Your week in review, in haiku.
Some got a Handel,
others cried their Osses off.
“Now scram!” says Georgia.
The fatherland bade
auf wiedersehen: United,
free, at peace...for now.
Millions of people
learned that airplanes don’t like it
when it’s really hot.
No! I did not tape!
But if I did, it would be
the best tape. Bigly.
Cowards die many
times before their curtain calls.
Et tu, Depp? Really?
Bonus gratitude haiku:
raceAhead dream team,
data queens Stacy and Grace.
Call Marvel! They rock.
Have a bigly heroic weekend.
An update on the tech diversity pledge signed by nearly 80 companies last year
A year ago this week, 33 tech companies including Airbnb, Box, GitHub, Intel, Lyft, Medium, and Pinterest signed a pledge with the Obama White House saying they would make sure their workforces better reflected the demographic makeup of the country. Part of that pledge included an annual promise to publish their diversity data. Only seven of the original posted any data at all. A year later, some 80 companies have signed the pledge, but only 16 make full or partial numbers available to the public. Click through for the whole scoop.
A now viral video of a black woman being pulled over by a police officer breaks hearts for a different reason
I won’t bury the lede: She survives the encounter. But two weeks ago, when motorist Ayanna Reid Cruver was pulled over by a police officer for no apparent reason, she ultimately dissolved into tears of abject terror. The officer explained that she was driving slowly—like people often do when they are tired or drunk—and he wanted to make sure that she was okay. “And as he said that,” she said in a video posted to Facebook, “I just broke down crying.” While the officer begged her not to cry, and even hugged her, the video, which has over 3 million views, struck a lot of people’s last nerve. Pulitzer Prize-winning columnist Leonard Pitts, Jr. of the Miami Herald was one of them. He says the video should be required viewing for every cop, chief, prosecutor, and judge. “It offers stark testimony of the damage done to policing when accountability is not required.”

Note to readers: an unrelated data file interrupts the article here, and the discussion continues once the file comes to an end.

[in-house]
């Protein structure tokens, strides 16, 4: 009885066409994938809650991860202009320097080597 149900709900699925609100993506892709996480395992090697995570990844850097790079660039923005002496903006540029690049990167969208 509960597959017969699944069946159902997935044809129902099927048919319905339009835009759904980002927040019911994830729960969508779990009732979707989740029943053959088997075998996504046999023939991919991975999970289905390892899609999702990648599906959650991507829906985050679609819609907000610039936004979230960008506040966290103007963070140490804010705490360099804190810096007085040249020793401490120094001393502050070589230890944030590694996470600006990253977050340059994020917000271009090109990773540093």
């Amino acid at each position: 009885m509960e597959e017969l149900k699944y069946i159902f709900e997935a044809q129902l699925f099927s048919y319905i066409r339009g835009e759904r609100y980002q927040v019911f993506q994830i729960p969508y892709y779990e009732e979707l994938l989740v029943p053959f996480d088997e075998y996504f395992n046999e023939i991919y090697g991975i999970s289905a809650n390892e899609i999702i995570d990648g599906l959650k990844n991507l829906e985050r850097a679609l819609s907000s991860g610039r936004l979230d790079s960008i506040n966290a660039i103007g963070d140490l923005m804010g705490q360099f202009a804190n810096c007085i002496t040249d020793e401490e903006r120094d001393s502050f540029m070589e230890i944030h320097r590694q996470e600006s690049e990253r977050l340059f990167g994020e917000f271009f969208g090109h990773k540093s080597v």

Some more advice for Uber’s next CEO
Ray Zinn, an author and former CEO of Micrel, has some solid advice for whoever takes the keys to the C-Suite at Uber: Learn some respect. Sustainable businesses are built on a foundation of humane values, and a fundamental understanding that relationships are based on reputation. The alleged disregard for law and ethics are what happens when a leader values growth over humanity. “The new CEO may bring a new 'style,' but they had better also bring a briefcase filled with respect for humans, and a plan for making everyone in Uber believe that people are more important than blind ambition,” he says. Noted.
Bill Cosby is planning to offer advice to men on how to avoid being accused of sexual assault
Cosby, who has been accused of sexually assaulting some 58 women, is planning a series of free town halls this summer aimed to help others, particularly athletes and married men, avoid being accused of sexual assault. The announcement came just days after his trial on sexual assault charges ended in a hung jury. He is still facing numerous civil suits from a variety of women accusing him of sexual assault. He does not appear to be a person who understands how to avoid being accused of sexual assault. Bold prediction: This will not end well.
Blavity’s co-founder Morgan DeBaun is building a digital empire
DeBaun’s idea for the site, a platform for black millennial expression, came from the lunchtime conversations she had with her black friends and fellow students while attending Washington University in St. Louis. As more and more people joined the conversation, she was inspired by the notion of “black gravity”—or people drawn toward a platform of lively debate about the world. (See? Sometimes when black kids sit at the same lunch table, they launch digital businesses.) DeBaun, one of Essence’s "Future 15" black millennial disrupters, gets down to business in this short piece. “I wanted to create a space that was a reflection of that energy, and it also enabled these creators to have a bigger platform and reach more people,” she says. Blavity’s focus has been on sub-cultures and local happenings, not mainstream celebrity or culture. And 40% of the site is user generated.